In the coming weeks, we will publish additional articles to present the software and physical architecture of our lab and the program we developed to remotely control boards that are in our lab, so stay tuned!
Bootlin is happy to take this opportunity to share some news about the latest training and contribution activities of the company.
Bootlin work on the $9 computer
Next Thing Co. has successfully delivered an initial batch of platforms in September to the early adopters, and has started shipping the final products in December to thousands of Kickstarter supporters.
Those products are using the U-Boot and Linux kernel ported by Bootlin engineers, with numerous patches submitted to the official projects and more to be submitted in the coming weeks and months:
- Support for the C.H.I.P platform itself, in U-Boot and in the Linux kernel;
- Support for audio on Allwinner platforms added to the Linux kernel;
- Development of a DRM/KMS driver for the graphics controller found on Allwinner platforms;
- Significant research effort on finding appropriate solutions to support Multi-Level Cell NANDs in the Linux kernel;
- Enabling of the NAND storage in Single-Level Cell mode, until the Multi-Level Cell mode can be enabled reliably;
- Addition of NAND support in the fastboot implementation of U-Boot, which is used to reflash the C.H.I.P.
We will continue to work on the C.H.I.P over the next months, with among other things more work on the graphics side and the NAND side.
The primary focus of the majority of our customer projects remain the Linux kernel, to which we continue to contribute very significantly.
We contributed 203 patches to this release, with a new IIO driver for the ADC found on Marvell Berlin platforms, a big cleanup to the support of Atmel platforms, improvements to the DMA controller driver for Atmel platforms, a completely new driver for the cryptographic accelerator found on Marvell EBU platforms.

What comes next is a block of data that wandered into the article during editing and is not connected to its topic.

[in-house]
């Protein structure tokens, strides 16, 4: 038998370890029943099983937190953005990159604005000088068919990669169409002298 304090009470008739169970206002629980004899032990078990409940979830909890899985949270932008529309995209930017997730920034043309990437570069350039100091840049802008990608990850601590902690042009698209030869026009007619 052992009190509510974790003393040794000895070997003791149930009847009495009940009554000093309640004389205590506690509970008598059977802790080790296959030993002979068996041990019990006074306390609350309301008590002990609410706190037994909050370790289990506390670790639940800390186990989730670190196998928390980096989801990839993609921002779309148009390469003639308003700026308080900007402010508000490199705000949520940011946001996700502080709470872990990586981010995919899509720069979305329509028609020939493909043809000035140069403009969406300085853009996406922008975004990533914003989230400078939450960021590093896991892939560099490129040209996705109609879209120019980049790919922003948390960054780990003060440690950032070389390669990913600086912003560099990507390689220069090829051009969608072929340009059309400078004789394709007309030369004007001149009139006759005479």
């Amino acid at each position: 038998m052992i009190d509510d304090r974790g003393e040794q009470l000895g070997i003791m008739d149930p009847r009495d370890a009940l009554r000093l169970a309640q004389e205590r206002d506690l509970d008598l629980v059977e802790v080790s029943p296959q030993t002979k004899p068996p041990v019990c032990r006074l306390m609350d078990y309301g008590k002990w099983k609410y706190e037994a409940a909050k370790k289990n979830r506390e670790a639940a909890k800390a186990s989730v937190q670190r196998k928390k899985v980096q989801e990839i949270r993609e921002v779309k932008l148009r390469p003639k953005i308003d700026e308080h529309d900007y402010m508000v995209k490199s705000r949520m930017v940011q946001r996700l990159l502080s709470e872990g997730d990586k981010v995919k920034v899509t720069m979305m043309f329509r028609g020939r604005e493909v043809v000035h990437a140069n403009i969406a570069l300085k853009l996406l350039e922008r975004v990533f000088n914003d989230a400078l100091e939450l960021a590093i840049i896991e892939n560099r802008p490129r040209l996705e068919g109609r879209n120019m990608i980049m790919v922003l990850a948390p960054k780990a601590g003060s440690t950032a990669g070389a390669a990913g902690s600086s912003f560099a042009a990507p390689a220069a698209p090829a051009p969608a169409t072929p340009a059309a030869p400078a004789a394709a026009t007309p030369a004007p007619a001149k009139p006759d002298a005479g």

In this cycle, our engineer Alexandre Belloni became the official maintainer of the RTC subsystem.
We contributed 110 patches to this release, with mainly improvements to the DRM/KMS driver and DMA controller driver for Atmel platforms and power management improvements for Marvell platforms.
We contributed 112 patches to this release, the main highlights being an additional RTC driver, a PWM driver, support for the C.H.I.P platform, and improvements to the NAND support.
Work on ARM 64-bit platform
We have started to work on supporting the Linux kernel on several ARM 64 bits platforms from different vendors. We will be submitting the initial patches in the coming weeks and will progressively improve the support for those platforms throughout 2016 where a major part of our Linux kernel contribution effort will shift to ARM 64-bit.
Growing engineering team
Our engineering team, currently composed of six engineers, will be significantly expanded in 2016:
- Two additional embedded Linux engineers will join us in March 2016 and will be working with our engineering team in Toulouse, France. They will help us on our numerous Linux kernel and Linux BSP projects.
- An engineering intern will join us starting early February, and will work on setting up a board farm to contribute to the kernelci.org automated testing effort. This will help us do more automated testing on the ARM platforms we work on.
Upcoming training sessions
We have public training sessions scheduled for the beginning of 2016:
- Embedded Linux development training
- February 29 – March 4, in English, in Avignon (France)
- Embedded Linux kernel and driver development training
- March 14-18, in English, in Avignon (France)
- Android system development training
- March 7-10, in English, in Toulouse (France)
We also offer the following training courses, on-site, anywhere in the world, upon request:
- Embedded Linux development
- Embedded Linux kernel and driver development
- Android system development
- Yocto Project and OpenEmbedded development
- Embedded Linux development with Buildroot
Contact us at email@example.com for details.
We participated to the Embedded Linux Conference Europe in Dublin in October 2015, and gave a number of talks:
- Supporting Multi-Function Devices in the Linux Kernel: A Tour of the mfd, regmap and syscon APIs, by Alexandre Belloni (slides, video)
- Kernel Maintainership: An Oral Tradition, by Grégory Clement (slides, video)
- Learning the basics of Buildroot, by Thomas Petazzoni (slides, video)
- Keynote: Linux Kernel SoC Support Mainlining Tips (By a Bunch of Other French People), by Thomas Petazzoni (slides)
In addition, our engineer Thomas Petazzoni was invited to the Linux Kernel Summit, an invitation-only conference for the kernel maintainers and developers. He participated to the three days event in Seoul, South Korea. See Bootlin at the Linux Kernel Summit 2015.
At the beginning of 2016, our entire engineering team will be attending the Embedded Linux Conference in San Diego (US), which means that no less than 9 engineers from Bootlin will be present at the conference!
Porting Linux on ARM seminar
In December 2015, we gave a half-day seminar entitled “Porting Linux on ARM” in Toulouse (France). The materials, in English, are now freely available on our web site.